the broker's window of opportunity to locate additional trading 
interest will close''); WMBAA II at 3.
    \437\ See GFI Letter at 3.
---------------------------------------------------------------------------

    The Commission has carefully reviewed the comments received and has 
determined to revise the Embargo Rule to provide that the act of 
sending a report to a registered SDR--not the act of the registered SDR 
actually disseminating it--releases the embargo. Rule 902(d), as 
adopted, provides: ``No person shall make available to one or more 
persons (other than a counterparty or a post-trade processor) 
transaction information relating to a security-based swap before the 
primary trade information about the security-based swap is sent to a 
registered security-based swap data repository'' (emphasis added).
    The Commission agrees with the majority of commenters that it would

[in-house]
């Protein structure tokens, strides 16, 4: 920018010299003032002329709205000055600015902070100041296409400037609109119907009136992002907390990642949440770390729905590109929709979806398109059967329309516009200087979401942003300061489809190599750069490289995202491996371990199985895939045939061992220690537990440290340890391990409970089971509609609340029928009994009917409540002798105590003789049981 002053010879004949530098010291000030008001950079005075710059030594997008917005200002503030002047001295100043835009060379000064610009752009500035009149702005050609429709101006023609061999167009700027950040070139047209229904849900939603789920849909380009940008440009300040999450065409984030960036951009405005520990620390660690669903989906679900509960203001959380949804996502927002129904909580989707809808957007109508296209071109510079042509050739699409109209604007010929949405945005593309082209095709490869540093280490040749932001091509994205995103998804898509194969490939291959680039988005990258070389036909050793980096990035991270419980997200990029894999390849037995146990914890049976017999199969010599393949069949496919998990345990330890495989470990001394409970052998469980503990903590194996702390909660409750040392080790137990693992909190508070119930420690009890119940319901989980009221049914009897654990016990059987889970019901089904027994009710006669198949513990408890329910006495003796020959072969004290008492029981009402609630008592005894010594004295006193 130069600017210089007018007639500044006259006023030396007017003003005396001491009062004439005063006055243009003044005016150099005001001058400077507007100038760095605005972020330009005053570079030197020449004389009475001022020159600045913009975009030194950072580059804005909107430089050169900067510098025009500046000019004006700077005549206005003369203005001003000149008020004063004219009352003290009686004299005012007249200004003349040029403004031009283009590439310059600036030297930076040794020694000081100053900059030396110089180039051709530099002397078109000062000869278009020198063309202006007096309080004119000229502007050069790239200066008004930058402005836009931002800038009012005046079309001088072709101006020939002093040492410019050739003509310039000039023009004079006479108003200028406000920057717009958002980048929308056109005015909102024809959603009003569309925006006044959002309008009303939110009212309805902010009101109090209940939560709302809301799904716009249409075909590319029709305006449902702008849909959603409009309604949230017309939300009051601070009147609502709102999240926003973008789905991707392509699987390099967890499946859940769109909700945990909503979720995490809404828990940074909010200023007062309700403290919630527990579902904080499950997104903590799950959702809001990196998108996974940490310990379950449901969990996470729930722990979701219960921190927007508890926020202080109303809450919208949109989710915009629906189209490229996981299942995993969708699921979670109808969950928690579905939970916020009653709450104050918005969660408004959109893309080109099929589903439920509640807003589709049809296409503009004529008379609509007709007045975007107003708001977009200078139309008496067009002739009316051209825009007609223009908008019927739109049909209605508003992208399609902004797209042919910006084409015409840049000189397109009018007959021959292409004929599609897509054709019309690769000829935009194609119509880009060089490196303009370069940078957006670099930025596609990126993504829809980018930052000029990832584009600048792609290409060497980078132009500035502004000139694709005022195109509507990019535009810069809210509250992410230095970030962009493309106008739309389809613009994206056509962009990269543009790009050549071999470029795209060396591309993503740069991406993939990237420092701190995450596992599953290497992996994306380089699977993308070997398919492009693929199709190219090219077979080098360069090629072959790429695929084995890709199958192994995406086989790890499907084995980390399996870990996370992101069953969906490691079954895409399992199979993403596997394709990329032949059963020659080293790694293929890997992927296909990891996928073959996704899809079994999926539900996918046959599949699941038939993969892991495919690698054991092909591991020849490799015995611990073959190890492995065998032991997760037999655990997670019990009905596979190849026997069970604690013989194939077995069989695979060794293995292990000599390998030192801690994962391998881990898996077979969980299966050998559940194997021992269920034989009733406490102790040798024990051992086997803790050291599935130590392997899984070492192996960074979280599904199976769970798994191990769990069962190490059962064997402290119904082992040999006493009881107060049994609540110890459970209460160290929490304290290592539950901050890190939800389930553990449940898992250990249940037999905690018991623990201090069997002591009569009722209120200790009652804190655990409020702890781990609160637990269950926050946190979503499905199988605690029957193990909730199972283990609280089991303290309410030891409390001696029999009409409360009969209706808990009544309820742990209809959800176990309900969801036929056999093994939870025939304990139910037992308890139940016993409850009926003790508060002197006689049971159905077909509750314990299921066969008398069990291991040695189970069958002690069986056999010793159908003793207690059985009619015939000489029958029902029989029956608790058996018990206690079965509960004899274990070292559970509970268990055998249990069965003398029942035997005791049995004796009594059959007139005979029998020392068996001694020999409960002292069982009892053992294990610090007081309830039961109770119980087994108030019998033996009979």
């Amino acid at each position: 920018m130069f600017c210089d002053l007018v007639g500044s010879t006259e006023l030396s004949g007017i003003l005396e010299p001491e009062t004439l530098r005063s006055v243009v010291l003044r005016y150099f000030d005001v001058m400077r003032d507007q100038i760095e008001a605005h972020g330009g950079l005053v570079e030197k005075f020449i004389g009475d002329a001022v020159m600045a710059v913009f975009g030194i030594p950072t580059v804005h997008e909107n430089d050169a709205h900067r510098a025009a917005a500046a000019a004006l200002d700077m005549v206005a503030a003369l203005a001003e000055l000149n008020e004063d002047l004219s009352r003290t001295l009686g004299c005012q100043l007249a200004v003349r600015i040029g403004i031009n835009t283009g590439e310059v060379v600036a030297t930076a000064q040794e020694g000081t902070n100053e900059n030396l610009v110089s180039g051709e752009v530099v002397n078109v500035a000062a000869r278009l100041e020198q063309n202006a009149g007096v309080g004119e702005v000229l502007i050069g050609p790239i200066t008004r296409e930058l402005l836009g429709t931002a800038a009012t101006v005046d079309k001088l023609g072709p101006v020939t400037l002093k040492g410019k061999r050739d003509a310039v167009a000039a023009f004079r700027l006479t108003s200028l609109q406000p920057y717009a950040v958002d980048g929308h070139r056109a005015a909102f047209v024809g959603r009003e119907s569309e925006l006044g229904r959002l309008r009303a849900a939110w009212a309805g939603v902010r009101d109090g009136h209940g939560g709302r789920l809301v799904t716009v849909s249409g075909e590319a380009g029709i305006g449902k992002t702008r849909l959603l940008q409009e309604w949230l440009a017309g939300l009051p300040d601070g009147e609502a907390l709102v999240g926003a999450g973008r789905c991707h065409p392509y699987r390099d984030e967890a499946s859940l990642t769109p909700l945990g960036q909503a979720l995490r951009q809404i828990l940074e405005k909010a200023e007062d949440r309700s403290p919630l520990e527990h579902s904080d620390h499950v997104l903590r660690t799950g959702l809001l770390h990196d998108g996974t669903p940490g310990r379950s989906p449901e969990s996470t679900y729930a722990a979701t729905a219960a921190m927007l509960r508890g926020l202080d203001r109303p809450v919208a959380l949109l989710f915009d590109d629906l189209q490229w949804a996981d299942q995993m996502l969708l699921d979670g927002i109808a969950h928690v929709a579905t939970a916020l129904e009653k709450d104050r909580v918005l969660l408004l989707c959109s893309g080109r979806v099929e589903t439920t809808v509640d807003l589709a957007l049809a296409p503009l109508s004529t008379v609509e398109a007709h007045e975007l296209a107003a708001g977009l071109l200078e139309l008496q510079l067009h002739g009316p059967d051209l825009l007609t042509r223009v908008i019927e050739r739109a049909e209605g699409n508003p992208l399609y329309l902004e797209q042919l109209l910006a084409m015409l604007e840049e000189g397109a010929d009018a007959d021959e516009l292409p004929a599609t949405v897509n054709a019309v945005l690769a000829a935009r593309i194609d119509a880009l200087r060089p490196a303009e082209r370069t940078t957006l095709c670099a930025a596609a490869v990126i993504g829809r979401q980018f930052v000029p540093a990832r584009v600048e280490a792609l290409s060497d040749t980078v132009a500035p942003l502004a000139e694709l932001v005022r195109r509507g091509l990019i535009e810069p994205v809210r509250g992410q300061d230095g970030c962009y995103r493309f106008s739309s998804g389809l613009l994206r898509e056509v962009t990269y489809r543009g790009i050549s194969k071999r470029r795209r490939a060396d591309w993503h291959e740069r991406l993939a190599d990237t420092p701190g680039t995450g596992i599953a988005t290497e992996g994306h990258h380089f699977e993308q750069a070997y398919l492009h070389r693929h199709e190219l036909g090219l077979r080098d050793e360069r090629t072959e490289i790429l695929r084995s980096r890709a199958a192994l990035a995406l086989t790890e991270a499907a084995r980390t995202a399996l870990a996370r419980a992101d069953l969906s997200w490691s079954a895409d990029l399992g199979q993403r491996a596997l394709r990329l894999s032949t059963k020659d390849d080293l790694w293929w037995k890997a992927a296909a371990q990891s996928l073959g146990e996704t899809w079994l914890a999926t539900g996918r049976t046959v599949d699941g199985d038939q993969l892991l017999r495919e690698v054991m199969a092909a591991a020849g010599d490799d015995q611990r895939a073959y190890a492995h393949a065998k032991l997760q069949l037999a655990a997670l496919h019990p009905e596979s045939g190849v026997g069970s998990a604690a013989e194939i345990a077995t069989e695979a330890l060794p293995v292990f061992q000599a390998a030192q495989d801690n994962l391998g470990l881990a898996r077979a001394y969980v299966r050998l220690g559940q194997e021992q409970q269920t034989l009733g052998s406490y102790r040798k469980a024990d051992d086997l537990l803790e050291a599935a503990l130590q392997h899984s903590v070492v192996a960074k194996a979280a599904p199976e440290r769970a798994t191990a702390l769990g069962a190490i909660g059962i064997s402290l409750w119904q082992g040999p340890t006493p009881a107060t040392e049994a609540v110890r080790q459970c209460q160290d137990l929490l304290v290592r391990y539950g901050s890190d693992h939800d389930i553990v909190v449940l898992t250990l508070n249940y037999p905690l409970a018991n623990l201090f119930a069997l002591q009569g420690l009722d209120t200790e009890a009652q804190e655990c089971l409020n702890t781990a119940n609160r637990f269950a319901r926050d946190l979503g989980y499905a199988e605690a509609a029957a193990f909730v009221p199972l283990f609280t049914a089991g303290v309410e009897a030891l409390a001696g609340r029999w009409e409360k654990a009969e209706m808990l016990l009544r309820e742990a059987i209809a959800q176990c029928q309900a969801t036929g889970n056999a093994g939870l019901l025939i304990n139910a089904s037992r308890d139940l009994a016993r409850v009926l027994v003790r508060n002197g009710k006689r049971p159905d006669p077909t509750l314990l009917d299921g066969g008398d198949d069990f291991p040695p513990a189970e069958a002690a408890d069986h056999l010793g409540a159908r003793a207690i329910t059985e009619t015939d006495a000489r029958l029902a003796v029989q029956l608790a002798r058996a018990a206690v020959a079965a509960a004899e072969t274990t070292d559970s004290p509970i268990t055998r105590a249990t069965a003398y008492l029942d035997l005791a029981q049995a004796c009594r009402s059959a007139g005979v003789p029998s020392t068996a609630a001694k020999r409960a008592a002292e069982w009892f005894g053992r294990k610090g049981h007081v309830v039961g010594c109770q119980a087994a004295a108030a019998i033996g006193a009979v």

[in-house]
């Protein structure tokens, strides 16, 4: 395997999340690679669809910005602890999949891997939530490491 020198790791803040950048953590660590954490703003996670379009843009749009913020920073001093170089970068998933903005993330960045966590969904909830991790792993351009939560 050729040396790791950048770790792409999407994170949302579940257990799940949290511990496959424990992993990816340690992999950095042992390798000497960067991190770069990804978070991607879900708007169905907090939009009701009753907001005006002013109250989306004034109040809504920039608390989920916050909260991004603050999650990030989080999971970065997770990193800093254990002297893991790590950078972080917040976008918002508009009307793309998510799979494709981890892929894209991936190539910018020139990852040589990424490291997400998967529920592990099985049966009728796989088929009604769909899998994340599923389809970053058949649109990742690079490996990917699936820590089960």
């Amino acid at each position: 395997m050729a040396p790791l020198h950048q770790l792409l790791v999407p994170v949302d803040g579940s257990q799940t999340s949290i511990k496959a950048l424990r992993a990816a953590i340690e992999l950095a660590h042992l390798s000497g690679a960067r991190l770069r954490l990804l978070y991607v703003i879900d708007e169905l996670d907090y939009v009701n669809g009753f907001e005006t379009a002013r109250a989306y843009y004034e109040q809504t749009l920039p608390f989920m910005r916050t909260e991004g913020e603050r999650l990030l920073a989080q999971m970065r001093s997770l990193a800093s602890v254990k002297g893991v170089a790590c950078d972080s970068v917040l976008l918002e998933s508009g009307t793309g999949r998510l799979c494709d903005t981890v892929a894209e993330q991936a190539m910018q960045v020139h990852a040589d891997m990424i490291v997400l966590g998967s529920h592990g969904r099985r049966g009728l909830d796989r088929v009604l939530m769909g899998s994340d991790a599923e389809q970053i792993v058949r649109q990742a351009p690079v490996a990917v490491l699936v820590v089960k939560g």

be beneficial for security-based swap market participants to have the 
ability to disseminate and receive transaction data without being 
constrained by the time when a registered SDR disseminates the 
transaction information. The Commission understands that, in some 
cases, entities that are likely to become SB SEFs may want to broadcast 
trades executed electronically across their platforms to all 
subscribers, because knowing that two counterparties have executed a 
trade at a particular price can, in some cases, catalyze trading by 
other counterparties at the same price. Allowing dissemination of 
transaction information to occur simultaneously

[[Page 14614]]

with transmission to a registered SDR will allow SB SEF participants to 
see last-sale information for the particular markets on which they are 
trading, which could facilitate the work-up process and thus enhance 
price discovery.
    One commenter expressed concern, however, that permitting the 
distribution of market data prior to dissemination of the information